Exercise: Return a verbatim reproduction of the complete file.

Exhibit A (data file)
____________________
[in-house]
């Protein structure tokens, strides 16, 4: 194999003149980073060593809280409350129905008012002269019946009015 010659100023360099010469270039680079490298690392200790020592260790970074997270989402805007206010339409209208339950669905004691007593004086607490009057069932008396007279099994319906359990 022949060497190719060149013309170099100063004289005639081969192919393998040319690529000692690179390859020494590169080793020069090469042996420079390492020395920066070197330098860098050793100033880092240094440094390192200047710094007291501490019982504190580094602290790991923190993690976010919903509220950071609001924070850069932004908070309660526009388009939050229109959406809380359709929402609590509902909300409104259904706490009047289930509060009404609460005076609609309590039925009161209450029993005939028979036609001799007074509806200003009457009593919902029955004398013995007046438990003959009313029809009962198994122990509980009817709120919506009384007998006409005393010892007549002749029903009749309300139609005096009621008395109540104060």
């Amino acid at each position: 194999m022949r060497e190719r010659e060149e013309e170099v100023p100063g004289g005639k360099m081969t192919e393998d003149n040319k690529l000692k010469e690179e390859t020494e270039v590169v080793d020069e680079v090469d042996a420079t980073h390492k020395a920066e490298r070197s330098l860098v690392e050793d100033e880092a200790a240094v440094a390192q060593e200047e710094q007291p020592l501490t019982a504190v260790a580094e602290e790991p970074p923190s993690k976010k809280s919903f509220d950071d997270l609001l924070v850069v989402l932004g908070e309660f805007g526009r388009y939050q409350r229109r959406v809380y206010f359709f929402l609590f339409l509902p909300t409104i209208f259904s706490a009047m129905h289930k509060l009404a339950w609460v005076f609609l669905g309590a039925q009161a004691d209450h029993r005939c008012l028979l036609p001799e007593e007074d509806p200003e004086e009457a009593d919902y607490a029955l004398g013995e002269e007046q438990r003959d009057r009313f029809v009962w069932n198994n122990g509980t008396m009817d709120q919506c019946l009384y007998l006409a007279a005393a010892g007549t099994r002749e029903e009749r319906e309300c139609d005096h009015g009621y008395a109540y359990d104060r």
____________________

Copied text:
[in-house]
């Protein structure tokens, strides 16, 4: 194999003149980073060593809280409350129905008012002269019946009015 010659100023360099010469270039680079490298690392200790020592260790970074997270989402805007206010339409209208339950669905004691007593004086607490009057069932008396007279099994319906359990 022949060497190719060149013309170099100063004289005639081969192919393998040319690529000692690179390859020494590169080793020069090469042996420079390492020395920066070197330098860098050793100033880092240094440094390192200047710094007291501490019982504190580094602290790991923190993690976010919903509220950071609001924070850069932004908070309660526009388009939050229109959406809380359709929402609590509902909300409104259904706490009047289930509060009404609460005076609609309590039925009161209450029993005939028979036609001799007074509806200003009457009593919902029955004398013995007046438990003959009313029809009962198994122990509980009817709120919506009384007998006409005393010892007549002749029903009749309300139609005096009621008395109540104060």
């Amino acid at each position: 194999m022949r060497e190719r010659e060149e013309e170099v100023p100063g004289g005639k360099m081969t192919e393998d003149n040319k690529l000692k010469e690179e390859t020494e270039v590169v080793d020069e680079v090469d042996a420079t980073h390492k020395a920066e490298r070197s330098l860098v690392e050793d100033e880092a200790a240094v440094a390192q060593e200047e710094q007291p020592l501490t019982a504190v260790a580094e602290e790991p970074p923190s993690k976010k809280s919903f509220d950071d997270l609001l924070v850069v989402l932004g908070e309660f805007g526009r388009y939050q409350r229109r959406v809380y206010f359709f929402l609590f339409l509902p909300t409104i209208f259904s706490a009047m129905h289930k509060l009404a339950w609460v005076f609609l669905g309590a039925q009161a004691d209450h029993r005939c008012l028979l036609p001799e007593e007074d509806p200003e004086e009457a009593d919902y607490a029955l004398g013995e002269e007046q438990r003959d009057r009313f029809v009962w069932n198994n122990g509980t008396m009817d709120q919506c019946l009384y007998l006409a007279a005393a010892g007549t099994r002749e029903e009749r319906e309300c139609d005096h009015g009621y008395a109540y359990d104060r």